Oscar Höglund: What then happened was I think that the rest of the world, which wasn't online, who wasn't consuming our music, they hadn't heard to us in any kind of extent at all. And so when we suddenly started seeing all this traction online, we left the music industry baffled and bewildered in the sense of, "Who is this company? Who are these artists? Who is all this music?"
Oscar Höglund: And so taking them on that educational journey, it was super exciting, but it was also very intense, because we came, again, if you don't understand something, you fear it. So there was a lot of controversy because we don't know who the artists are, we don't know where this music come from. There wasn't any understanding.
Oscar Höglund: We were tipping the scales. We were changing something. We were adding something new. As a change agent, you aren't typically cheered. People will go, "Okay, is this a good change or a bad change before they understand what it was?"
Oscar Höglund: Eventually, when they understood, what we're doing is we're democratising distribution. We're making sure the music travels, flows freely from both the online video world into the music consumption world. We're making sure that both distribution and money can flow freely as well. We're splitting our revenues in a completely different way as opposed to everyone and we're doing it open kimono. This is exactly what we're doing.
Oscar Höglund: So what then happened was the massive question mark quickly turned into this huge influx of musicians and talents who immediately wanted to start working for us. And so that put a lot of focus on us again because obviously for musicians, it was great. But for the incumbents, if you're a label or if you're a publisher and you see a lot of my acts, want to go and work for someone else, you're not going to cheer for something like that, arguably, you're going to say, "Wow. We need to step our game up a little bit more.” Hence, that was the macro text of what was going on.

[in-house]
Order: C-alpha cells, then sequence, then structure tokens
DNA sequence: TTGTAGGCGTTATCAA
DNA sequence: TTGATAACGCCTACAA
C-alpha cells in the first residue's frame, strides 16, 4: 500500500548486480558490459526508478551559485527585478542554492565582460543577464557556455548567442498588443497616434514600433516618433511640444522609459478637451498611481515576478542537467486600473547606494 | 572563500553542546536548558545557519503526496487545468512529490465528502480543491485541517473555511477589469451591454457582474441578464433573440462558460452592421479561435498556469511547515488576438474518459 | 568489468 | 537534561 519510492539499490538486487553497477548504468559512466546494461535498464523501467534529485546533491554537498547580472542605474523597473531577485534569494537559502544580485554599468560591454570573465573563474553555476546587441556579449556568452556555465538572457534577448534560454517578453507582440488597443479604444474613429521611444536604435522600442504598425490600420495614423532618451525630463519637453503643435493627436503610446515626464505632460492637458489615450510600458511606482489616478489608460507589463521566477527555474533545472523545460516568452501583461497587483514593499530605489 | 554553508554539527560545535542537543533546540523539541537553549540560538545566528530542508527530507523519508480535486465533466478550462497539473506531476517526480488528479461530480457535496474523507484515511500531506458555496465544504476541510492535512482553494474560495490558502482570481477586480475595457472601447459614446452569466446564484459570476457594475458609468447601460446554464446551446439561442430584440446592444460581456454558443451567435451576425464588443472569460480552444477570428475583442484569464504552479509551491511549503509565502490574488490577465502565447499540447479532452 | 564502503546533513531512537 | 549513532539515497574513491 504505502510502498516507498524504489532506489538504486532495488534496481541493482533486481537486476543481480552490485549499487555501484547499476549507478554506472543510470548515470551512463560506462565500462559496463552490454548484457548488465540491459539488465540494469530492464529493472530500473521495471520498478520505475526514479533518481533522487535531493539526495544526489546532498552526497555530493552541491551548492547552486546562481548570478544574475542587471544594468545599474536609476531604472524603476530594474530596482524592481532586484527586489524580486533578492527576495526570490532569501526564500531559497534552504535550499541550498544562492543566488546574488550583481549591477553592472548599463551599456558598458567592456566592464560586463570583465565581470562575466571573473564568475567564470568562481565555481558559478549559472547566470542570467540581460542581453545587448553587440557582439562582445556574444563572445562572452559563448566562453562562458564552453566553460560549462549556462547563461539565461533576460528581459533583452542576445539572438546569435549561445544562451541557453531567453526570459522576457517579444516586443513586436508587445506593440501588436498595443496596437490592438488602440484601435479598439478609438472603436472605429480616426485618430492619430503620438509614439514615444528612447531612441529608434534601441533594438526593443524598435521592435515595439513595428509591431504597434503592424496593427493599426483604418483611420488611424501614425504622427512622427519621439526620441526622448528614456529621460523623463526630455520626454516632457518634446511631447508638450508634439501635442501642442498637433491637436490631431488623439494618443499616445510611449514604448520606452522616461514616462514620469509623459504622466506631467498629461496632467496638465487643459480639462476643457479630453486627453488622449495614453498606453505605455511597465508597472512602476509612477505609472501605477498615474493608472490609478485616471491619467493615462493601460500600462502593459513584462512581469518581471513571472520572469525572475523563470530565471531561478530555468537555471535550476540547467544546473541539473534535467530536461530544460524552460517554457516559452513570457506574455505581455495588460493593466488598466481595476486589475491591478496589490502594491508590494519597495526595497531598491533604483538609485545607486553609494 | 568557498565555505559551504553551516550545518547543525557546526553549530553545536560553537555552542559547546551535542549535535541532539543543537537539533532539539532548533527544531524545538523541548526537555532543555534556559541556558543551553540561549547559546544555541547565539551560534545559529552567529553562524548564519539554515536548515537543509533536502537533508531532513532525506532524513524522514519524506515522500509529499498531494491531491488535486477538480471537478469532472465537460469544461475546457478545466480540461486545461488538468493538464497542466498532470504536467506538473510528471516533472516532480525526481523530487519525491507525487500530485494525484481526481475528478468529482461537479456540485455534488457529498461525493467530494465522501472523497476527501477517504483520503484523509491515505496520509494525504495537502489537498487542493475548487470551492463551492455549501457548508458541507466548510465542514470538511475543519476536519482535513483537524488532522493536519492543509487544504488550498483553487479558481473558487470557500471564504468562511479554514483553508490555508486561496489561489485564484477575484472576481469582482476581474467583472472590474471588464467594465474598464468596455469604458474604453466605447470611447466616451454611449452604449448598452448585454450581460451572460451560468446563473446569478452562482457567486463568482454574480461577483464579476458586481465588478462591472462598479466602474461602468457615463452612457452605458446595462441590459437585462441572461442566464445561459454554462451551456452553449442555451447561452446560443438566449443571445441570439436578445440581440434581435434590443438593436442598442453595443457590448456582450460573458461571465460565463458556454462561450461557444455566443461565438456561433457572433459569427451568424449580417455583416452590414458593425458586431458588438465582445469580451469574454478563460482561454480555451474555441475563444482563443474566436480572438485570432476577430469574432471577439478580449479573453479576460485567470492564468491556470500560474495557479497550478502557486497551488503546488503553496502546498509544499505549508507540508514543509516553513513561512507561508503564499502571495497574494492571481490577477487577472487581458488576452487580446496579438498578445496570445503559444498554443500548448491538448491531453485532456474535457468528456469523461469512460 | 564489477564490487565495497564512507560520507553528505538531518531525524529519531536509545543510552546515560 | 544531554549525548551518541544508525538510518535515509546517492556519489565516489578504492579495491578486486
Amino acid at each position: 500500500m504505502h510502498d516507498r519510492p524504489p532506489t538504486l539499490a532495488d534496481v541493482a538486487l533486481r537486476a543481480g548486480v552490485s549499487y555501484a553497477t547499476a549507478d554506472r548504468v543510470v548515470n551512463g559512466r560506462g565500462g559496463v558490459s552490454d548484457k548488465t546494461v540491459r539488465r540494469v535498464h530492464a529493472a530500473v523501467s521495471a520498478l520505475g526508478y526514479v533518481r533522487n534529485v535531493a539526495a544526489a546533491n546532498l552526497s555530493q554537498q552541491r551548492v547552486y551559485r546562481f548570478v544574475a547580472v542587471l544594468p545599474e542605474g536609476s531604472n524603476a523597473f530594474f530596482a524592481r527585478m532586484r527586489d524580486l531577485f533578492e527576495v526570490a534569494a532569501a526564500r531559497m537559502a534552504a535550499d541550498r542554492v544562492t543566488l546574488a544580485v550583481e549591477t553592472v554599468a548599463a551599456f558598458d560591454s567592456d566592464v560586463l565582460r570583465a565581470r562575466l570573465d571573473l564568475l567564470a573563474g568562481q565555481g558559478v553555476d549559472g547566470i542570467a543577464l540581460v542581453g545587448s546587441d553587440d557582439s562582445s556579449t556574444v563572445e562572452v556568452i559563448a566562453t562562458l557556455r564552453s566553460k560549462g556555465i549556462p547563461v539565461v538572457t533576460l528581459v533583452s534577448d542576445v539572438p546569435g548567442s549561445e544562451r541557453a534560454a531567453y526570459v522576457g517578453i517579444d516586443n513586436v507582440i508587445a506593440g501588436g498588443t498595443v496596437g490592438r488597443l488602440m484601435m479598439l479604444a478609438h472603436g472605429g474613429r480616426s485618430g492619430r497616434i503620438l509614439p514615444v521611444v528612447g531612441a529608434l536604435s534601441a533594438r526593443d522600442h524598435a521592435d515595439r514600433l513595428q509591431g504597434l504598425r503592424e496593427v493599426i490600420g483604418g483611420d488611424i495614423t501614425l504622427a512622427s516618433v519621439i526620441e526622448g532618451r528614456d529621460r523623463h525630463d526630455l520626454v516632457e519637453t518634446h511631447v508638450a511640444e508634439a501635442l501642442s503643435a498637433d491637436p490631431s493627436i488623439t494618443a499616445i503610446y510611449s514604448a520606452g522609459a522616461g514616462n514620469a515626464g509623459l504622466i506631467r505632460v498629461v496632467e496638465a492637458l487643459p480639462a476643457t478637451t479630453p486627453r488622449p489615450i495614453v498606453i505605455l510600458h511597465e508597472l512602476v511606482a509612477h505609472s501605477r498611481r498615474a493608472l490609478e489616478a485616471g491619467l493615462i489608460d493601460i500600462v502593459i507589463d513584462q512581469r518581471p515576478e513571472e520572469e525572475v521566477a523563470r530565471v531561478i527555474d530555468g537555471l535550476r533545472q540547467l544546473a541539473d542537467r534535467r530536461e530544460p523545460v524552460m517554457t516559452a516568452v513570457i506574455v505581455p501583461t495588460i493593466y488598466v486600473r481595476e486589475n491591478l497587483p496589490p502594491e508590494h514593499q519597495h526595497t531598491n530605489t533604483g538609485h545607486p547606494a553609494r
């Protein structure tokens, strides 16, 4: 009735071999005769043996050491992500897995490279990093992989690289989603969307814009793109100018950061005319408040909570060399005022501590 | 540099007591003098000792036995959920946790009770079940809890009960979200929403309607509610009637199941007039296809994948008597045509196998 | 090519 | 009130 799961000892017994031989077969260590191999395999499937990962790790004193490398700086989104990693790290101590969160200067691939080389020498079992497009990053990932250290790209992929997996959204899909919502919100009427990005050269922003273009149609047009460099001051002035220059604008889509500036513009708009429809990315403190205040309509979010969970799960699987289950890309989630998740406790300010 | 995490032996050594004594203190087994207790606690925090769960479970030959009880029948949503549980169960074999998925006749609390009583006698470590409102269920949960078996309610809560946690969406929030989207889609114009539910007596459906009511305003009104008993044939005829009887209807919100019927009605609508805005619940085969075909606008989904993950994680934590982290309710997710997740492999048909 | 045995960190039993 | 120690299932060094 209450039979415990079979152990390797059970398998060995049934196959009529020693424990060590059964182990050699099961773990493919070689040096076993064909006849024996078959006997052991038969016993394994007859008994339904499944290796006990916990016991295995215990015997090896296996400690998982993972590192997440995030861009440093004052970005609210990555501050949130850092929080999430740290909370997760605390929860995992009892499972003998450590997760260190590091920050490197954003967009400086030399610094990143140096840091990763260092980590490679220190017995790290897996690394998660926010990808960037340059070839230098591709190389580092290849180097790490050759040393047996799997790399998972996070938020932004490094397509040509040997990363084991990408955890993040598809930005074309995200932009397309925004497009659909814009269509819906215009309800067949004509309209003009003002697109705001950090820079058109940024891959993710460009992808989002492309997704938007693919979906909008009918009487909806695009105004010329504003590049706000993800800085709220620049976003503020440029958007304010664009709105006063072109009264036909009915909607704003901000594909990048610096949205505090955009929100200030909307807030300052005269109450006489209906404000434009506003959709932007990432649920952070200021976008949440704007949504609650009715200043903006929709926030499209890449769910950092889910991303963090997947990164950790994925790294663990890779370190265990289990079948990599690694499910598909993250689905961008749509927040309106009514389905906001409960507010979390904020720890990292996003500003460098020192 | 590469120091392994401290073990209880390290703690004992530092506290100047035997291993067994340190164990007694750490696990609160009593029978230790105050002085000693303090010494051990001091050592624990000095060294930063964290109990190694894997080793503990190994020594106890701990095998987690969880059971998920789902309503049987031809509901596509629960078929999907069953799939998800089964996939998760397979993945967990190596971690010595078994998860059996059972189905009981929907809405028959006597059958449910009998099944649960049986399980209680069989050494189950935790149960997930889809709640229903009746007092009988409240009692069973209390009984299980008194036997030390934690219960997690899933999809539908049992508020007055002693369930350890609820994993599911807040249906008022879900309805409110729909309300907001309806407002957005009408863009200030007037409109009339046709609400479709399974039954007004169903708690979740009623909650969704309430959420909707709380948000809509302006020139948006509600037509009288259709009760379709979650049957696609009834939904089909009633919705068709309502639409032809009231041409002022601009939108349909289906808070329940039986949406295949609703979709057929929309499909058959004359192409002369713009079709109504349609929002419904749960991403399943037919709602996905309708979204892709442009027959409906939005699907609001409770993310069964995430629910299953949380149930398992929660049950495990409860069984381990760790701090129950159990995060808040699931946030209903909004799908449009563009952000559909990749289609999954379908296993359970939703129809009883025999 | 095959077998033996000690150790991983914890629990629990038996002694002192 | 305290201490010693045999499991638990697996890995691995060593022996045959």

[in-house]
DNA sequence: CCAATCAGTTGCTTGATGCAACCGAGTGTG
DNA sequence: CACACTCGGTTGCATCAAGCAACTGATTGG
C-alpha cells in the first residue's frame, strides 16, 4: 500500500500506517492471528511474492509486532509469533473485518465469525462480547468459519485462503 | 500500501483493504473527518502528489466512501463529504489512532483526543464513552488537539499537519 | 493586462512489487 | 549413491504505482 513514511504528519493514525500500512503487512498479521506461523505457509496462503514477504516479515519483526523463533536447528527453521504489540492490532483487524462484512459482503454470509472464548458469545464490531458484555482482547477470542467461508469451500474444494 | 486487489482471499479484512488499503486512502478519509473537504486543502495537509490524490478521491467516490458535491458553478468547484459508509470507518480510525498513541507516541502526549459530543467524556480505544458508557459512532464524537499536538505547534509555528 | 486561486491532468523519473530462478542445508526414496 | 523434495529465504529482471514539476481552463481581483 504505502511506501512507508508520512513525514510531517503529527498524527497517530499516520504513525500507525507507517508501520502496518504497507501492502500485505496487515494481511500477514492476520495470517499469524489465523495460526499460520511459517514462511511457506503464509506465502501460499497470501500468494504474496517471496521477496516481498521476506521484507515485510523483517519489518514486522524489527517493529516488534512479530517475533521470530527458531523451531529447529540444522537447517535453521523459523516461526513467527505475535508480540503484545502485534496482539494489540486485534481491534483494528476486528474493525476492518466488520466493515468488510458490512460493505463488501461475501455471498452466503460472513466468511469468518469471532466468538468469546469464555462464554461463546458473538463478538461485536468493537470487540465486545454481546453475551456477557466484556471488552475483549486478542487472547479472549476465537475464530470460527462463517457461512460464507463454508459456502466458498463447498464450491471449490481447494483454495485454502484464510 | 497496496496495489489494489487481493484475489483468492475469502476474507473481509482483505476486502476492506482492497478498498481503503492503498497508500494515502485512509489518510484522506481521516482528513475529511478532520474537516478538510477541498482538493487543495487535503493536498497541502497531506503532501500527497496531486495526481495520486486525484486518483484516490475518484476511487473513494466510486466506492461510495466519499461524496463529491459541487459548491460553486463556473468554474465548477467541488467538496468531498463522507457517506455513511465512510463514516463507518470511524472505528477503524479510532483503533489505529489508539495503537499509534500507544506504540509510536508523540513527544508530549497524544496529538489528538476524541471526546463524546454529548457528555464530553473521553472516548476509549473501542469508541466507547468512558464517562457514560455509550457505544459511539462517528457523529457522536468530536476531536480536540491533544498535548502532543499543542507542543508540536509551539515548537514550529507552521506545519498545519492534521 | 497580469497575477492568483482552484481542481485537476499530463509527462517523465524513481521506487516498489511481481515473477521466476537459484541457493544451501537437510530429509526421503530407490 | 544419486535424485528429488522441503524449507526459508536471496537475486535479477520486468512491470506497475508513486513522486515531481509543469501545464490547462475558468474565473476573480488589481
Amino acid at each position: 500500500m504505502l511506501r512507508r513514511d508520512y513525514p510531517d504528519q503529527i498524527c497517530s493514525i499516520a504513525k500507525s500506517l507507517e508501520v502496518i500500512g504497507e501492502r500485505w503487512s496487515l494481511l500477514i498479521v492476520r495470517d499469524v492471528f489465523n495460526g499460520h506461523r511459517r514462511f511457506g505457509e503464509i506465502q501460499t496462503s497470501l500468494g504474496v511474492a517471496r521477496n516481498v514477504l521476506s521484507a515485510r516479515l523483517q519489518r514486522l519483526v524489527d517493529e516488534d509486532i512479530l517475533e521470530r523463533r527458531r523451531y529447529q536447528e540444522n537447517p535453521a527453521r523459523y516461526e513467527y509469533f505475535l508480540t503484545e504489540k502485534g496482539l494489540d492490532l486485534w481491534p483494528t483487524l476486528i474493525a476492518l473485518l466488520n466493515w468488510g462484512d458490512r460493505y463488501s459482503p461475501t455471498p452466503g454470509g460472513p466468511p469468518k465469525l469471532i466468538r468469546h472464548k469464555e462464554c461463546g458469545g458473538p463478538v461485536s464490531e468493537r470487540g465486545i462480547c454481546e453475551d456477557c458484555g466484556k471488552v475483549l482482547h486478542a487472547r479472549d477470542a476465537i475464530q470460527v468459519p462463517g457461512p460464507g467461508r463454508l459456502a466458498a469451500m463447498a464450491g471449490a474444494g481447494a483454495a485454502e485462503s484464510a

Kris: Was that sort of stressful internally? When you thought you were doing this really great thing for your audience and then suddenly, like particularly around Spotify, it turned into this big thing where, "Oh, no, you're ruining Spotify and you're taking away from these other artists on the platform and things like that." Like did that create a stressful situation for you?
Oscar Höglund: It was more than stressful, because it was surreal. It was surreal in the sense that we were being accused of creating fake artists. And internally, what was happening was that we were saying, "Listen, we're the exact opposite of how the traditional music industry works."
Oscar Höglund: Historically, if you look, I’m going to use Spice Girls as an example. Take five women, they don't know each other. We orchestrate them. We, sort of, create different characters. We say that they know each other but they don't. We give them, we put them together. We create a sound. We create everything and we put them out there.
Oscar Höglund: And if you ask me, that's a fake story behind that. We were the opposite. We've been working with people for 10 years saying that you should do exactly what you do, you're fantastic. If you want to be highlighted, we can do that. If you want to work in seclusion, you can do that. The content is the important part of what you do and you're fantastic at your trade. We're honing on something during almost a decade.
Oscar Höglund: Yet, here we were finding ourselves in a position where people are saying, "No, no, no. We were apparently the fake artists according to the rest of the industry and the other industry, which was like a monopoly where everything was orchestrated and everything was fixed, that disconnect with what was actually going on and how it was portrayed was surreal because there was no merit to it."
Oscar Höglund: So to some extent, it was exciting because we got to tell everyone exactly what we were doing and you could almost see in their eyes when they realised that, “We've got this all wrong. You're telling us it's the other way around?” and we would go, "Yup. It's the other way around."
Oscar Höglund: So when that effect eventually came, it was hugely gratifying, but it was super painful initially like sitting down talking with all our musicians and composers, which is our number one priority where they were saying, "Why are people saying that what we're doing is fake when it's everything but fake?" I work with Epidemic because I get to do what I like. This is me talking as opposed to somebody telling me, "Write the track for her. Write the track for him. Do this. Make it sound more like this." So that disconnect, that was our number one concern and why we decided to be so very vocal about this is what we're doing, this is why we're stepping up.